Photo: Mr. and Mrs. Piotr Kazimierczyk
Ok, here is what happened.
Yesterday, I posted about the interconnectedness of the universe and how remarkable my journey has been as I work on Sam and Esther’s story. Well, hours after I posted, I got a Facebook message and an e-mail that even Einstein couldn’t have predicted.
The first was a Facebook message from a woman named Julieta Lande. Here is what it said:
Hi Karen, how are you? I’m from Argentina, and I’m doing a documentary about the story of my grandparents (survivors from Stoczek). I’m travelling there on January. I found your blog and saw that you where there and also doing a research project. My grandfather, Yoel, was one of the people in charge of gathering the testimonies for the Yizkor Book. For the documentary I’m doing the translation of some chapters of the book to spanish and I’m choosing some chapters that I think could have interesting information. One of those was the one signed by Samuel Goldberg about his experience in Treblinka, and I just found that you are related to the family, so I thought it was a good idea to contact you and know more about your experience on Stoczek and your project. Best, Julieta.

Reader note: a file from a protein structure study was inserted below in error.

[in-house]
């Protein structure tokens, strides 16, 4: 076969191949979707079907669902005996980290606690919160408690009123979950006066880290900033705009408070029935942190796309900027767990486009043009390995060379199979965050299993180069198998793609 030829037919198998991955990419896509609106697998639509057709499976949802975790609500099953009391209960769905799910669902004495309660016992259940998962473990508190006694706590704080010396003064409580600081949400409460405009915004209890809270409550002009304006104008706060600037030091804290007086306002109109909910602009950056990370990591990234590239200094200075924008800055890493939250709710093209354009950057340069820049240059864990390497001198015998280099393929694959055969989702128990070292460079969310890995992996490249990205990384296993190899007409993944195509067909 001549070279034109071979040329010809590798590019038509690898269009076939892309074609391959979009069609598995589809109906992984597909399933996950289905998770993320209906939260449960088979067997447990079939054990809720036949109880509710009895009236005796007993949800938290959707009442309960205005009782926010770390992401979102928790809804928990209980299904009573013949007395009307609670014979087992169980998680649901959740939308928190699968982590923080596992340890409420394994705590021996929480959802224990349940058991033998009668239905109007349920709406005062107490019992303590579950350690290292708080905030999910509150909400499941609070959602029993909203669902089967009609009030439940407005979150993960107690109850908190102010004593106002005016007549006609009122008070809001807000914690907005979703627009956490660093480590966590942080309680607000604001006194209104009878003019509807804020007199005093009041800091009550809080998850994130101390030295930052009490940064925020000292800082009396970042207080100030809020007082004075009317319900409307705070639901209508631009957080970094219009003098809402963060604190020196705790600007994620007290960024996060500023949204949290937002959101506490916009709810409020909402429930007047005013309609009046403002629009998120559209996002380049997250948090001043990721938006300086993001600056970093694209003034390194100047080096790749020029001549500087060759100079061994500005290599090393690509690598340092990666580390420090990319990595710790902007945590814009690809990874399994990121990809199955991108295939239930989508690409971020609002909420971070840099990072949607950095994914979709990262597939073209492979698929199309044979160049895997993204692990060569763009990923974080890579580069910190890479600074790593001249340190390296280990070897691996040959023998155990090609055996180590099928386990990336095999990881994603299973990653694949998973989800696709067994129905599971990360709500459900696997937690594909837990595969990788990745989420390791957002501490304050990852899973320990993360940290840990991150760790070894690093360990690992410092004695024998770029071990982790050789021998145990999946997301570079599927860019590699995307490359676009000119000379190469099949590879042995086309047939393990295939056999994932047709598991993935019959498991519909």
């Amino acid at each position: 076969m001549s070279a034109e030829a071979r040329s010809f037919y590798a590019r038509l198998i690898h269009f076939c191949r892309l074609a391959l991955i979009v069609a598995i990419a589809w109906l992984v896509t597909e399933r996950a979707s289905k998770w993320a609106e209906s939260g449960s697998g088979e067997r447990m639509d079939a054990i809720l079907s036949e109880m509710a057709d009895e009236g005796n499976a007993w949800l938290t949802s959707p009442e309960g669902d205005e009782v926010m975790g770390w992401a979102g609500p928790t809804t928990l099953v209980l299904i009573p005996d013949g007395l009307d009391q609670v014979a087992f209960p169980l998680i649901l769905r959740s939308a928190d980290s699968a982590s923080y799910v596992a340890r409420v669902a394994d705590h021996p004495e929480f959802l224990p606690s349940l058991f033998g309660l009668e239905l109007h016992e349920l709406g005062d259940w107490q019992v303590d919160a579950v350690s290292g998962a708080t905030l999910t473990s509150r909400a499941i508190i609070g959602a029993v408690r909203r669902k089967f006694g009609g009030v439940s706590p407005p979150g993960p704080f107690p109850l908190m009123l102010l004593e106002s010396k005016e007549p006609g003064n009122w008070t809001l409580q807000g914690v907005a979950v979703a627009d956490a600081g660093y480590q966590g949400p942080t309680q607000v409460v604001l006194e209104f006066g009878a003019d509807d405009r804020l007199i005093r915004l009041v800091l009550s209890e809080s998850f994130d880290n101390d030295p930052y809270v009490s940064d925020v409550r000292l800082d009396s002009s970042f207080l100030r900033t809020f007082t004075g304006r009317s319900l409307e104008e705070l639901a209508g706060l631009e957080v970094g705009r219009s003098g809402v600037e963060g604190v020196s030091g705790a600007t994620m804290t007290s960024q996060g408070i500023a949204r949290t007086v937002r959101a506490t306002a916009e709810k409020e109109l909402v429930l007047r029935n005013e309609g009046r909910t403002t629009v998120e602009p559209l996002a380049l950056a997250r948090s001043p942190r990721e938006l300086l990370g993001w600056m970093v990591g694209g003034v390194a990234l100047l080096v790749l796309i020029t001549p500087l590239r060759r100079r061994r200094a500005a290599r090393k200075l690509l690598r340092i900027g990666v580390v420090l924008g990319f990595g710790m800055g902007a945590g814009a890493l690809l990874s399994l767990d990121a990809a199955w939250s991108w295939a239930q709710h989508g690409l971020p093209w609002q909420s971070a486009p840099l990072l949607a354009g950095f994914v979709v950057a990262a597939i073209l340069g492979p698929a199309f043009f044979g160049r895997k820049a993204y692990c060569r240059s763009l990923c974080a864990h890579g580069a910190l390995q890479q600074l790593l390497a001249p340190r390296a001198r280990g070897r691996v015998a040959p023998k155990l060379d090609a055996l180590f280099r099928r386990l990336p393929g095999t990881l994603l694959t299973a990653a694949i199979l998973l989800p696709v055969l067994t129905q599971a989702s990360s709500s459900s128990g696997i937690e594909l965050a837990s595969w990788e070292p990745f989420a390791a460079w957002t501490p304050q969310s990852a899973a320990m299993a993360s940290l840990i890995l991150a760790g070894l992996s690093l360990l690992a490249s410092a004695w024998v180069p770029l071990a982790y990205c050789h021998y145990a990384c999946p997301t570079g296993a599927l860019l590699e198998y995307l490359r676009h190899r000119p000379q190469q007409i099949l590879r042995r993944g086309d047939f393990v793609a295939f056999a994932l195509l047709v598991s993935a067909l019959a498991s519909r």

Ok, wait – I messaged her back asking if she will be in Poland on January 15th. I briefly explained the story, telling her that Shlomo will be there as the Stys family receives their honor from Yad Vashem. She responded – “yes, I am leaving Poland the 16th for Israel.” She would love to attend the Yad Vashem ceremony for the Stys family! Cool.
Not crazy enough for you – hold on – later the same day (yesterday), I received this e-mail from Terisa Schor:
Hi, I live in New York and I’m originally from New Jersey. My mother’s father was born in Bagatele and came to the States in 1913. We visited Bagatele and Wasewo for a few hours about 10 years ago after a 2-week guided tour of Poland.
Bagatele is so insanely small. When we visited, we also had the experience of people walking up leaving their homes to see who these weird out-of-towners were. We didn’t know anyone we met (despite them saying they were “cousins,” but an old woman gestured to where she said our family farm had been.
I had no idea Bagatele had a Jewish community.
This is a photo of her Uncle Piotr. According to the family story, he was somehow involved in the resistance during and after the war and was executed in some sort of communist turf war.
What did you think of Bagatele?
Well, Uncle Piotr’s (pictured above with his wife) last name was Kazimierczyk. On the back of this picture, it written: Bagatele 1922. I remembered that Mr. Zaleski (the oldest living person in Bagatele) told us the names of the families who lived there before the war. When my daughter, Esther and I visited him in April, Mr. Zaleski dictated a map of sorts showing where all the families lived. The Kazimierczyk home is three doors down from Sam’s house. Mr. Zaleski told us that for the years just before the war, Sam’s brother, Itche, and his wife, rented that home from the Kazimierczyk family.
How is it possible that the day I posted about the tapestry of the universe and how we are all interconnected, I received these two messages, one about Stozcek from Argentina and a second about Bagatele from New York?
I can hardly believe it. But it’s true.
Scottie – beam me up!